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, Vol. 25, Issue 2, Fall 2015

Page 3

Paramedic to Nurse ... the dynamic duo

known. We also are looking

for suggested activities you

would like to see take place

in 2016 to help celebrate

our seventy-five years.

An innovative beginning

Back in the spring

of 1940, Superintendent

of Devils Lake Schools

F.H. Gilliland and the

Devils Lake school board

discussed the law permit-

ting school districts to

operate a “department”

of junior college work in

cities of 10,000 or larger.

Devils Lake wasn’t at that

population threshold, but in

early 1941, the Devils Lake

School Board passed a res-

olution favoring a bill that

would revise law to allow

establishment of colleges in

cities of over 5,000. Senator

G.F. Drew introduced Sen-

ate Bill 83 addressing this,

and it passed.

City voters then went

to the polls and overwhelm-

ingly approved establish-

ment of a college in Devils

Lake. During the summer

of 1941, Gilliland had

classrooms in the Pershing

Building readied, developed

curriculum, wrote and

produced a catalog, and

hired H.L. Woll as dean

and other teachers from the

area who would be needed.

On September 22,

1941, the college opened its

doors with 38 students.

Since that date, a large

number of students have

entered the college’s doors.

Some were students of


Region Junior College



Region Community College


or the

University of North

Dakota-Lake Region


From young high

school graduates starting a

bachelor’s degree or auto

mechanic career, to the

newly single, middle-aged

mother looking to enhance

job opportunities in the

workplace, to the soldier

returning home looking to

start a new career, the num-

bers of lives touched by this

institution is uncountable.

All of those students,

faculty, staff, and volun-

teers are pieces of the Lake

Region story, and we want

to hear about them.

So, we want to hear

from you. Where are our

Lake Region students and

graduates today? What are

they doing now? What is a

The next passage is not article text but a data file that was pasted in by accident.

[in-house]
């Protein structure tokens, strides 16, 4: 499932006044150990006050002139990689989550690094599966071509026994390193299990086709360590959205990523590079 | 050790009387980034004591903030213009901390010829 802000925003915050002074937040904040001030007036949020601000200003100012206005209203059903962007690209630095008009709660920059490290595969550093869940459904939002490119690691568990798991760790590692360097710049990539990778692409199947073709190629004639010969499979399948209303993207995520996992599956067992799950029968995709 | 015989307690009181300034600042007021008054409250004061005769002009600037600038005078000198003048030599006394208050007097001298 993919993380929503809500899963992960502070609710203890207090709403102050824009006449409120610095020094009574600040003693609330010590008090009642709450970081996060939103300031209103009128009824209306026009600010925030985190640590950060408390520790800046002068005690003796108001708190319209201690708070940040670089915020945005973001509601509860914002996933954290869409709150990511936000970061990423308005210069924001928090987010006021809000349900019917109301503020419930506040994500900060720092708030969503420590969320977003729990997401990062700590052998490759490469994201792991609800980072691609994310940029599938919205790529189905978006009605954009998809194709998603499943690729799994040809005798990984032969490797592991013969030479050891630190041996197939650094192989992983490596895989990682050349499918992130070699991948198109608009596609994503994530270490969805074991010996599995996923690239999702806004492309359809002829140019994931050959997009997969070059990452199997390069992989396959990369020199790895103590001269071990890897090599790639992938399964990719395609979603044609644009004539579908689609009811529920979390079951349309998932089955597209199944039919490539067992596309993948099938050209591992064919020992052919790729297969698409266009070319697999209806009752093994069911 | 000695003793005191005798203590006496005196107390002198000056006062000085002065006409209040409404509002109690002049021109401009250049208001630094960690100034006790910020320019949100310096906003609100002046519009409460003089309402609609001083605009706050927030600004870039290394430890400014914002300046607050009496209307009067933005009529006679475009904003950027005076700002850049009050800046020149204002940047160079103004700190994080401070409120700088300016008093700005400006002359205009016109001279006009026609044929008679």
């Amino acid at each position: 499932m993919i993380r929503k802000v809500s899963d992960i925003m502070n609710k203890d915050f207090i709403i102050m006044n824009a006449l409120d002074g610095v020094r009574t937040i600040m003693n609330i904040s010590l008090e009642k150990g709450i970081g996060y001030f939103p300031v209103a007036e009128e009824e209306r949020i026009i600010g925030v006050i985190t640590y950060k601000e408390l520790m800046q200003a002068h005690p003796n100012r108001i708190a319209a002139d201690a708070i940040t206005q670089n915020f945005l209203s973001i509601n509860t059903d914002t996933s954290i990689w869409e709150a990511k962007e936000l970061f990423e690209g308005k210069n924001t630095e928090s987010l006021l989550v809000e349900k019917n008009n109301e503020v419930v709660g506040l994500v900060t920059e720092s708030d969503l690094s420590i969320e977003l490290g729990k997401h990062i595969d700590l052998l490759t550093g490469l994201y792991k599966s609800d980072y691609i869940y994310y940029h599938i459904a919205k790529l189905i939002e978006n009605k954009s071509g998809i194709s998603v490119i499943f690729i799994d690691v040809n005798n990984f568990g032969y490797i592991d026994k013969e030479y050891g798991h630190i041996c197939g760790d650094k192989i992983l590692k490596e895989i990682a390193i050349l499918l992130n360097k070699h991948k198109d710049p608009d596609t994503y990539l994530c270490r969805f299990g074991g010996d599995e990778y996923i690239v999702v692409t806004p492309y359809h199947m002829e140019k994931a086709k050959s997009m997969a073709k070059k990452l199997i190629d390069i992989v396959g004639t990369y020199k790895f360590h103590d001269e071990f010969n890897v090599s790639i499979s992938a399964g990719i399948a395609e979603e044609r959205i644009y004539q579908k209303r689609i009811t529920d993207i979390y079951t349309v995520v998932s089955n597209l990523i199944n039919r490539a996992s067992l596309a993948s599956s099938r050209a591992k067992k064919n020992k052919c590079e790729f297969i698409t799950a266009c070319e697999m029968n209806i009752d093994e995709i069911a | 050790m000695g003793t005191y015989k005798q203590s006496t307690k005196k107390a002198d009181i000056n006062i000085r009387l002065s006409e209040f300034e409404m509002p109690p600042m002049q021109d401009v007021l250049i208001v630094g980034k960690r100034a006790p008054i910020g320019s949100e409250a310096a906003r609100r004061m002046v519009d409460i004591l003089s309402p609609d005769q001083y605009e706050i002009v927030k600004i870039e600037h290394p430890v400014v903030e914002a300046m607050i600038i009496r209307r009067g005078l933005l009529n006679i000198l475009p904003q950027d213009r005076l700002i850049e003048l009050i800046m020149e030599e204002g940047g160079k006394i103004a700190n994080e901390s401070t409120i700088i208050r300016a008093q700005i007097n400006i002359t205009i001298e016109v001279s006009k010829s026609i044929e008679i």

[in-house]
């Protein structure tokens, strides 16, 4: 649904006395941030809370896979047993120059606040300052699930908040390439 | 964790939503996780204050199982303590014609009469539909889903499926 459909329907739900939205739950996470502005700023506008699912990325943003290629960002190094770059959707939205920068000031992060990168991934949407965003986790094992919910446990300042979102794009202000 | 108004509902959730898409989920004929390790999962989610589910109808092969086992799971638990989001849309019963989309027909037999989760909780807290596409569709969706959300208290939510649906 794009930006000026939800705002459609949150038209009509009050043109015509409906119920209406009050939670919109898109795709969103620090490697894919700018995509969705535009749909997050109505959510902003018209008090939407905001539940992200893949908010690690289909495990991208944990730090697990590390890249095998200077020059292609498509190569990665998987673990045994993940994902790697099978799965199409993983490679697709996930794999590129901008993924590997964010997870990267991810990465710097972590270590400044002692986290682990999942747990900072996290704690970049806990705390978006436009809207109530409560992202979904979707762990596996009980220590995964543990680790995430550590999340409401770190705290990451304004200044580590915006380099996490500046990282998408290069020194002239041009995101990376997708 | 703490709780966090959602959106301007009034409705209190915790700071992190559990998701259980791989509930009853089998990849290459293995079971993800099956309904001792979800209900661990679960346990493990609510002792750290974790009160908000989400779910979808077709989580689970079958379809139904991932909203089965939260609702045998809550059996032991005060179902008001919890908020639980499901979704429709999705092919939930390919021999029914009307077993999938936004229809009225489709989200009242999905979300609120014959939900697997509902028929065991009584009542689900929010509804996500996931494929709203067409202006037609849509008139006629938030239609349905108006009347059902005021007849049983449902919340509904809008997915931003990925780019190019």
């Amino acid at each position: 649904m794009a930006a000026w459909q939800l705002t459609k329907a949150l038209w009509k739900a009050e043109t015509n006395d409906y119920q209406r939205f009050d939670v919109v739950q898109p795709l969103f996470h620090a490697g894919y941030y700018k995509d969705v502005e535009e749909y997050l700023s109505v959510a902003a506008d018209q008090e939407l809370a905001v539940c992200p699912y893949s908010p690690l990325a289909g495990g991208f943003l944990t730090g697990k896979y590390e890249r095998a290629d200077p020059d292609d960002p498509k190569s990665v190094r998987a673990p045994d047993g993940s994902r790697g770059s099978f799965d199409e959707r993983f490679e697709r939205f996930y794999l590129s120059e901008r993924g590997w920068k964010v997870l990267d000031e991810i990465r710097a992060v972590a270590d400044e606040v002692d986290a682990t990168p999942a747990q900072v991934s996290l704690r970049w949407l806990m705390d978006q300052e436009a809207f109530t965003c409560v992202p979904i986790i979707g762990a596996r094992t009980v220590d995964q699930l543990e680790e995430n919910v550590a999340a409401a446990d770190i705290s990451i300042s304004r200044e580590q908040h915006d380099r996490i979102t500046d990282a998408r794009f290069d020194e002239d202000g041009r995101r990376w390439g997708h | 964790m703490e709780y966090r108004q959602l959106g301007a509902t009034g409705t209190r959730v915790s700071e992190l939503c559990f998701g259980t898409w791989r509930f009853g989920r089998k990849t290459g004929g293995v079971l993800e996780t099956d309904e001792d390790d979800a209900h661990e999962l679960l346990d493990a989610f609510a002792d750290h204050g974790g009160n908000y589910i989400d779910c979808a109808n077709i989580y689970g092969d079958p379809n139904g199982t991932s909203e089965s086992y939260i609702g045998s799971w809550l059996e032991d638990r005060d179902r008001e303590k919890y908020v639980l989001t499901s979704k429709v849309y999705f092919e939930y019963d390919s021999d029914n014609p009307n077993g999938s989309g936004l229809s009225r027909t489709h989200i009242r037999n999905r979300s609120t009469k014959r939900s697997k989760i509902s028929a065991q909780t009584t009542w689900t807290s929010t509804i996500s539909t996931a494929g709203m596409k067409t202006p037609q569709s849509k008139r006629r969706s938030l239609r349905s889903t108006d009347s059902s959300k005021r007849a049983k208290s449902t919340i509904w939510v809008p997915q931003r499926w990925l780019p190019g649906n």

favorite memory of attend-

ing Lake Region? Who

was an influential staff or

faculty member? How did

LRSC impact you?

We want to hear from

you, whether you went to

Lake Region State College

yourself or had a child or

relative attend.

Information can be

sent to Erin.Wood@LRSC.

edu. We look forward to

hearing from you and hope

to see you at our Diamond

Jubliee, July 8-10, 2016.


Like a diamond,

continued from page 1)


any students finance some por-

tion of their college education, so

it only makes sense that a college

would help students and the general public

be more aware of the positive impacts of

budgeting. Now, thanks to a grant, LRSC

will be able to address this important topic.

The Paul Hoghaug Library at LRSC

will create better financial and investor

information and educational program-

ming with the launch of Smart investing@

your library


. A $77,250 grant from the

Financial Industry Regulatory Authority

(FINRA) Investor Education Foundation

and the American Library Association was

awarded to LRSC. The college’s library

was one of 21 nationwide chosen through

a competitive process to receive this award

which will help to build the capacity of

LRSC’s library to provide effective, unbi-

ased financial and investor education to

the community. With the funding, the Paul

Hoghaug Library will offer new services

and resources for students and community

members, such as budgeting and financial

literacy programs for students. The grant

also will allow hands-on marketing experi-

ence for students.

It’s an honor to be tapped for this gener-

ous grant from the FINRA Investor Educa-

tion Foundation,

” said Celeste Ertelt, Paul

Hoghaug librarian.

“The funding will make

an array of free, unbiased financial information

programs possible in our community. Smart

investing@your library


gives us the chance to

innovate. We’re excited by the prospect of col-

laborating in new ways with trusted community

partners to deliver information that helps people

build a brighter financial future.

LRSC will lead a personal financial